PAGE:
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Yale team implants new prosthetic ankle

Yale Medicine Magazine, 2008 - Spring


A tailor-made prosthetic joint restores function while reducing side effects and amputation risk.

The ankle’s position in the hierarchy of artificial joints corresponds roughly to its location at the bottom of the human body; however, a new Yale team—armed with prostheses that better mimic the ankle’s structure—aims to raise its stature.

The development of a prosthetic hip in the early 1960s set the modern standard for arthroplasty, followed by advances in other manmade joints. “We know a ton about the knee. We know a ton about the hip,” said John S. Reach Jr., M.D., assistant professor of orthopaedics and the new director of the reconstituted Yale Foot and Ankle Service. “The foot, in medicine, hasn’t been looked at much at all. It just hasn’t gotten enough respect. The hand is sexier. A hip is easy to put in; it’s a ball and socket,” Reach said. “An ankle is pretty complex. It’s small. It’s fussy.”

Prosthetic ankles have “lagged behind, but not for lack of trying,” Reach said. They have come a long way from 19th-century efforts to fashion a ball and stem from elephant tusks. The first modern synthetic ankle, developed in the 1970s, was “a basic hinge,” but doctors learned quickly that the human body isn’t that simple. The latest generation of prosthetic ankles more closely follows the joint’s anatomy. “Now they look more like what God gave you,” Reach said.

The components of the new implant could easily be mistaken for parts that hold a dishwasher together. The implant—made of titanium, chromium and plastic—replaces the top of the talus and base of the tibia. Because the prosthesis is modular, each part is tailored to the patient. In November, Reach performed Connecticut’s first total ankle replacement with the new device, called the Inbone, on a 38-yearold man whose life was upended in a bizarre auto accident one Sunday in 1994.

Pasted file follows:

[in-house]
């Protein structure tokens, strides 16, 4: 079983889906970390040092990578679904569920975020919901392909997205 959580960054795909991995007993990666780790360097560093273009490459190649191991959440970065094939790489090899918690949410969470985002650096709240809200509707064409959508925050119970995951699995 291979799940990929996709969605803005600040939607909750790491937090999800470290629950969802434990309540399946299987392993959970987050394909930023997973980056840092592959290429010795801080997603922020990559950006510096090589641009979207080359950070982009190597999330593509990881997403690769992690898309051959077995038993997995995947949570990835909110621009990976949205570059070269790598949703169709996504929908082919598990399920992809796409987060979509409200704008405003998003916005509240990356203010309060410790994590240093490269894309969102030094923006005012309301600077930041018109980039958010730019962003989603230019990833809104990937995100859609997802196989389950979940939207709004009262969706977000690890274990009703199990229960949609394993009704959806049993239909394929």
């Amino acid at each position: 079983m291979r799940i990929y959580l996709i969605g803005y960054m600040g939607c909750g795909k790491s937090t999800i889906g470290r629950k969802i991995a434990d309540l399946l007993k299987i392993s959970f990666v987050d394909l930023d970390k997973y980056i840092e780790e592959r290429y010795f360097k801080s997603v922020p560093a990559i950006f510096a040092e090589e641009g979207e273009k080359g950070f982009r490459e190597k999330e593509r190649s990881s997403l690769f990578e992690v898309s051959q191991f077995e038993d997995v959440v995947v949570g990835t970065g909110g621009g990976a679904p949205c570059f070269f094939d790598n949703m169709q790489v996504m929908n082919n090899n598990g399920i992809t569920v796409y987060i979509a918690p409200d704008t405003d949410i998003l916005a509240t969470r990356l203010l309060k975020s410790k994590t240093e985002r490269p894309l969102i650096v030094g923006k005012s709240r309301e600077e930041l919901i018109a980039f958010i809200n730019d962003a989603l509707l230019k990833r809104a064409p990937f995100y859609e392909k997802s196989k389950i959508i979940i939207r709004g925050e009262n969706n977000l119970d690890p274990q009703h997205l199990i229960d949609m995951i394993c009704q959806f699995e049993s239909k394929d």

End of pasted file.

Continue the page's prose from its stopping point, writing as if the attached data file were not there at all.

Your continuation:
The patient, Damian Diaz, who lives in the Fair Haven neighborhood in New Haven, lost an eye, a shoulder and his lower left leg in the crash when the wheel came off the axle and burst through the floorboard. He had had 30 surgeries, and though he felt lucky to be alive, the pain in his right ankle limited his walking to no more than a few steps at a time. “My bone was disappearing,” Diaz said. “I could not live with the hurt every day.”

Diaz was a good candidate for total ankle replacement. Trauma patients often develop severe arthritis in the ankle, and though it’s less common than hip or knee arthritis, Reach expects the incidence of post-traumatic arthritis to rise—partly because advances in medicine and safety enable younger people to survive these traumas. Airbags protect the upper body, but “people are left with horribly mangled feet,” he said. “When you have pain in the joints, it’s bad. It’s bone against bone.”

The first lines of treatment for ankle arthritis are painkillers and braces. Another established option is fusing the ankle bones, but that can leave patients with a permanent limp. It can also lead to further arthritis and, perhaps, amputation. A recent review of the literature found that 1 percent of patients who had a total ankle replacement needed an amputation, compared to 5 percent of the fusion patients. Reach expects 85 percent of the new prosthetic ankles to last at least eight years.

Diaz said that so far he’s happy with the prosthetic ankle. “I’m waiting to get used to it, but I’m walking,” he said. “It doesn’t hurt anymore.”